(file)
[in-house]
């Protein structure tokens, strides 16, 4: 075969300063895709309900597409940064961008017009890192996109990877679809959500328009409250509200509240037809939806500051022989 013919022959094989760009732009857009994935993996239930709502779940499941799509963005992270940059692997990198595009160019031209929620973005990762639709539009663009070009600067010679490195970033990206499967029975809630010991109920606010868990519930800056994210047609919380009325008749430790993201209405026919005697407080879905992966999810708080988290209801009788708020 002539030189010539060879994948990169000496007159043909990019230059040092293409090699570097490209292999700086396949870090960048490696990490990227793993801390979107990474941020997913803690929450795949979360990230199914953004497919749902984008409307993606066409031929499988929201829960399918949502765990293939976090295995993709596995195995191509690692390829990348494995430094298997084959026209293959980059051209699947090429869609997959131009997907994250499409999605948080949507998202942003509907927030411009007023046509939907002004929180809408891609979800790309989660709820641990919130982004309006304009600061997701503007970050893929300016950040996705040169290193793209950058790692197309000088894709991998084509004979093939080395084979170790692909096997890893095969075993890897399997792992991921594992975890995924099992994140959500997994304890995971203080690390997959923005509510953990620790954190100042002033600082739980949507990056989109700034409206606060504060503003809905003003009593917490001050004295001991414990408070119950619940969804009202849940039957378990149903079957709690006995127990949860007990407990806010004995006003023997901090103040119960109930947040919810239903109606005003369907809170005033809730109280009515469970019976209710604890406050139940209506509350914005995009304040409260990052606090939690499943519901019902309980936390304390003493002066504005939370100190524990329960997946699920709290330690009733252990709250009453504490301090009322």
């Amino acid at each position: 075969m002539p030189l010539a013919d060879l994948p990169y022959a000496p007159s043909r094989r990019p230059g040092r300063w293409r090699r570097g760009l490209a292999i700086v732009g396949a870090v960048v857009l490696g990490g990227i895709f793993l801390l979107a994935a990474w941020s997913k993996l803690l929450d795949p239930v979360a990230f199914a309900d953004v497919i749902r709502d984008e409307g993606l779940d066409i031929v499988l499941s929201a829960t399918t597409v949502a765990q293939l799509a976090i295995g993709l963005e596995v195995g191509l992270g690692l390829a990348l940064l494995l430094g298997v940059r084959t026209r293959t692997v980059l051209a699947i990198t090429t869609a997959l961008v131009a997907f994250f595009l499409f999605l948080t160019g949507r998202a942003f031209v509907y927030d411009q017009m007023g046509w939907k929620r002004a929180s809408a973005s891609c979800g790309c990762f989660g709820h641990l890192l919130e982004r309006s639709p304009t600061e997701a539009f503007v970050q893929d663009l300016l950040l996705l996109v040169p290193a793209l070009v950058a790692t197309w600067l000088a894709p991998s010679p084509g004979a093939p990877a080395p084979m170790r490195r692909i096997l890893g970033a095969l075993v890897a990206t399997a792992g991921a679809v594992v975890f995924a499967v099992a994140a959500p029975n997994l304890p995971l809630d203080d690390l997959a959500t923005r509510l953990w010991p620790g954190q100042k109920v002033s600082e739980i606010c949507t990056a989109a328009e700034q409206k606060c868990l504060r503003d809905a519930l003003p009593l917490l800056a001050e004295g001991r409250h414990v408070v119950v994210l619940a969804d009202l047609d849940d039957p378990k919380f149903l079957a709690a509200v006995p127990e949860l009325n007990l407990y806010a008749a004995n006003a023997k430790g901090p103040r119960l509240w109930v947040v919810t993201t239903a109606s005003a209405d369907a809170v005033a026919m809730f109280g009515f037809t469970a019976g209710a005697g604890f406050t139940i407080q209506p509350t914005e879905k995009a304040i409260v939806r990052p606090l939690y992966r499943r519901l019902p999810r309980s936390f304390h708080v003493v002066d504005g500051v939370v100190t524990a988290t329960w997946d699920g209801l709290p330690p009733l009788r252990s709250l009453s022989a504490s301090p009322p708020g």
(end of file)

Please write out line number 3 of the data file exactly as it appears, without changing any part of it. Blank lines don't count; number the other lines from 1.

């Amino acid at each position: 075969m002539p030189l010539a013919d060879l994948p990169y022959a000496p007159s043909r094989r990019p230059g040092r300063w293409r090699r570097g760009l490209a292999i700086v732009g396949a870090v960048v857009l490696g990490g990227i895709f793993l801390l979107a994935a990474w941020s997913k993996l803690l929450d795949p239930v979360a990230f199914a309900d953004v497919i749902r709502d984008e409307g993606l779940d066409i031929v499988l499941s929201a829960t399918t597409v949502a765990q293939l799509a976090i295995g993709l963005e596995v195995g191509l992270g690692l390829a990348l940064l494995l430094g298997v940059r084959t026209r293959t692997v980059l051209a699947i990198t090429t869609a997959l961008v131009a997907f994250f595009l499409f999605l948080t160019g949507r998202a942003f031209v509907y927030d411009q017009m007023g046509w939907k929620r002004a929180s809408a973005s891609c979800g790309c990762f989660g709820h641990l890192l919130e982004r309006s639709p304009t600061e997701a539009f503007v970050q893929d663009l300016l950040l996705l996109v040169p290193a793209l070009v950058a790692t197309w600067l000088a894709p991998s010679p084509g004979a093939p990877a080395p084979m170790r490195r692909i096997l890893g970033a095969l075993v890897a990206t399997a792992g991921a679809v594992v975890f995924a499967v099992a994140a959500p029975n997994l304890p995971l809630d203080d690390l997959a959500t923005r509510l953990w010991p620790g954190q100042k109920v002033s600082e739980i606010c949507t990056a989109a328009e700034q409206k606060c868990l504060r503003d809905a519930l003003p009593l917490l800056a001050e004295g001991r409250h414990v408070v119950v994210l619940a969804d009202l047609d849940d039957p378990k919380f149903l079957a709690a509200v006995p127990e949860l009325n007990l407990y806010a008749a004995n006003a023997k430790g901090p103040r119960l509240w109930v947040v919810t993201t239903a109606s005003a209405d369907a809170v005033a026919m809730f109280g009515f037809t469970a019976g209710a005697g604890f406050t139940i407080q209506p509350t914005e879905k995009a304040i409260v939806r990052p606090l939690y992966r499943r519901l019902p999810r309980s936390f304390h708080v003493v002066d504005g500051v939370v100190t524990a988290t329960w997946d699920g209801l709290p330690p009733l009788r252990s709250l009453s022989a504490s301090p009322p708020g």